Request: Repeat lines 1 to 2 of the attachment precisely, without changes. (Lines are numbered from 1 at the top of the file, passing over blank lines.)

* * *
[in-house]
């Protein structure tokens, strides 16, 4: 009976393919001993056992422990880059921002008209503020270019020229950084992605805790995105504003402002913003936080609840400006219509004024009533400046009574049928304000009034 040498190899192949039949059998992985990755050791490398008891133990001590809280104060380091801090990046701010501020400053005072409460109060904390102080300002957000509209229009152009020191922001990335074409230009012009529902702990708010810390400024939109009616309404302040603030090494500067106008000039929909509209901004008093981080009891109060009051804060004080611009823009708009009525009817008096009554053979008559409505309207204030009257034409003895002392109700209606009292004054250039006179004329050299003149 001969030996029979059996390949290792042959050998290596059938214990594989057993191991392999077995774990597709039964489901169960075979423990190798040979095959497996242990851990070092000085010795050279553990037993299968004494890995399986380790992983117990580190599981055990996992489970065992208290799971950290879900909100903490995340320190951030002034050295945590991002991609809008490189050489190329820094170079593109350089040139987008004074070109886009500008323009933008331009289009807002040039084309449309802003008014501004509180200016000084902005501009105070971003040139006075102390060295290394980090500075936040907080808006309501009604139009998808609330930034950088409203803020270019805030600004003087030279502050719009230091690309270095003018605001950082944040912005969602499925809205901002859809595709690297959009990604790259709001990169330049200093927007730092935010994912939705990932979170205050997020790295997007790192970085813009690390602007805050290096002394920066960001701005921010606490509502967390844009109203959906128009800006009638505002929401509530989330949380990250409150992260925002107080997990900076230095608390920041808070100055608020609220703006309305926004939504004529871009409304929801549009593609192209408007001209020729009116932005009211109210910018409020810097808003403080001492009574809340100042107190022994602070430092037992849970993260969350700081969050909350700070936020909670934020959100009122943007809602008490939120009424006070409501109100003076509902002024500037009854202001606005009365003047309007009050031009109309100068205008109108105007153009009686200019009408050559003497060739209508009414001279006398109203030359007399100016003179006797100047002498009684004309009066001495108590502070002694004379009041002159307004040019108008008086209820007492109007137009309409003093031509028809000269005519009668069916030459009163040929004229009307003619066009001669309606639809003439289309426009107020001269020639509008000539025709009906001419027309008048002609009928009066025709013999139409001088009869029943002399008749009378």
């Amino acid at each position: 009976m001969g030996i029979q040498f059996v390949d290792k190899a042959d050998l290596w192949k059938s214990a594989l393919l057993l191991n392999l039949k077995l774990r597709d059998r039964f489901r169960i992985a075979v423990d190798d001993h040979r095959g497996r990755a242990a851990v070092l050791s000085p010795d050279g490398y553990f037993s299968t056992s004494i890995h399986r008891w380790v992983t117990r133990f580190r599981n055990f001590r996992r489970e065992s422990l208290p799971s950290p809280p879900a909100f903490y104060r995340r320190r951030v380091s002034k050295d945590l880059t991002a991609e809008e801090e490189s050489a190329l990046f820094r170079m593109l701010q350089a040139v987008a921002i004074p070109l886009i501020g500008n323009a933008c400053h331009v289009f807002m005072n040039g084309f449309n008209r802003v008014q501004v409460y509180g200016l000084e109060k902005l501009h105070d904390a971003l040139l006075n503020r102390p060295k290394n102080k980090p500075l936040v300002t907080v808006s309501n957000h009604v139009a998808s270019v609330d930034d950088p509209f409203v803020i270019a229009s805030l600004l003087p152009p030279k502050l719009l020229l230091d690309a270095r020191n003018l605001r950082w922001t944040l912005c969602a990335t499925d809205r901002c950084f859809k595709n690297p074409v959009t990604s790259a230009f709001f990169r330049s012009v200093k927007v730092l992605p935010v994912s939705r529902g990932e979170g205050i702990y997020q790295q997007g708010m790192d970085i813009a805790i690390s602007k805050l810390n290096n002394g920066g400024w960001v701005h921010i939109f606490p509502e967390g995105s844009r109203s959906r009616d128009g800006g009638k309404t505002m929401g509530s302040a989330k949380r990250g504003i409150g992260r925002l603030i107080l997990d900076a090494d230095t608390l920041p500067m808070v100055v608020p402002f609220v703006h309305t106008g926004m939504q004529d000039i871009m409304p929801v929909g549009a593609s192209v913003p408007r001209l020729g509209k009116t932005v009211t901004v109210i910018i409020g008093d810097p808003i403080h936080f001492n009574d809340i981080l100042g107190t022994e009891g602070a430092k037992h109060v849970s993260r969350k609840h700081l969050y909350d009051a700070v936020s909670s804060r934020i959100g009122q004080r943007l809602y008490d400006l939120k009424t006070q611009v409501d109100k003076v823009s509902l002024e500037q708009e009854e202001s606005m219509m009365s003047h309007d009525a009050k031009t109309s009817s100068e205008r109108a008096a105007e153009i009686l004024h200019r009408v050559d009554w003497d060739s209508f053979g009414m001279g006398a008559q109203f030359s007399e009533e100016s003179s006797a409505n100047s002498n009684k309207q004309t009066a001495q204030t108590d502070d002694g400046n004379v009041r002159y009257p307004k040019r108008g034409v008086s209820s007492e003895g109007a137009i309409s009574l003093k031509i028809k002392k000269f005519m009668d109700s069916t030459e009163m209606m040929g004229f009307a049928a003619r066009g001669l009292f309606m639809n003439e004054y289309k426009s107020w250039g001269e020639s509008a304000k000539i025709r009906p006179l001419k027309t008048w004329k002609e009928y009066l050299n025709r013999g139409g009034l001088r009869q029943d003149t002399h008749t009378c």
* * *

[in-house]
């Protein structure tokens, strides 16, 4: 009976393919001993056992422990880059921002008209503020270019020229950084992605805790995105504003402002913003936080609840400006219509004024009533400046009574049928304000009034 040498190899192949039949059998992985990755050791490398008891133990001590809280104060380091801090990046701010501020400053005072409460109060904390102080300002957000509209229009152009020191922001990335074409230009012009529902702990708010810390400024939109009616309404302040603030090494500067106008000039929909509209901004008093981080009891109060009051804060004080611009823009708009009525009817008096009554053979008559409505309207204030009257034409003895002392109700209606009292004054250039006179004329050299003149 001969030996029979059996390949290792042959050998290596059938214990594989057993191991392999077995774990597709039964489901169960075979423990190798040979095959497996242990851990070092000085010795050279553990037993299968004494890995399986380790992983117990580190599981055990996992489970065992208290799971950290879900909100903490995340320190951030002034050295945590991002991609809008490189050489190329820094170079593109350089040139987008004074070109886009500008323009933008331009289009807002040039084309449309802003008014501004509180200016000084902005501009105070971003040139006075102390060295290394980090500075936040907080808006309501009604139009998808609330930034950088409203803020270019805030600004003087030279502050719009230091690309270095003018605001950082944040912005969602499925809205901002859809595709690297959009990604790259709001990169330049200093927007730092935010994912939705990932979170205050997020790295997007790192970085813009690390602007805050290096002394920066960001701005921010606490509502967390844009109203959906128009800006009638505002929401509530989330949380990250409150992260925002107080997990900076230095608390920041808070100055608020609220703006309305926004939504004529871009409304929801549009593609192209408007001209020729009116932005009211109210910018409020810097808003403080001492009574809340100042107190022994602070430092037992849970993260969350700081969050909350700070936020909670934020959100009122943007809602008490939120009424006070409501109100003076509902002024500037009854202001606005009365003047309007009050031009109309100068205008109108105007153009009686200019009408050559003497060739209508009414001279006398109203030359007399100016003179006797100047002498009684004309009066001495108590502070002694004379009041002159307004040019108008008086209820007492109007137009309409003093031509028809000269005519009668069916030459009163040929004229009307003619066009001669309606639809003439289309426009107020001269020639509008000539025709009906001419027309008048002609009928009066025709013999139409001088009869029943002399008749009378």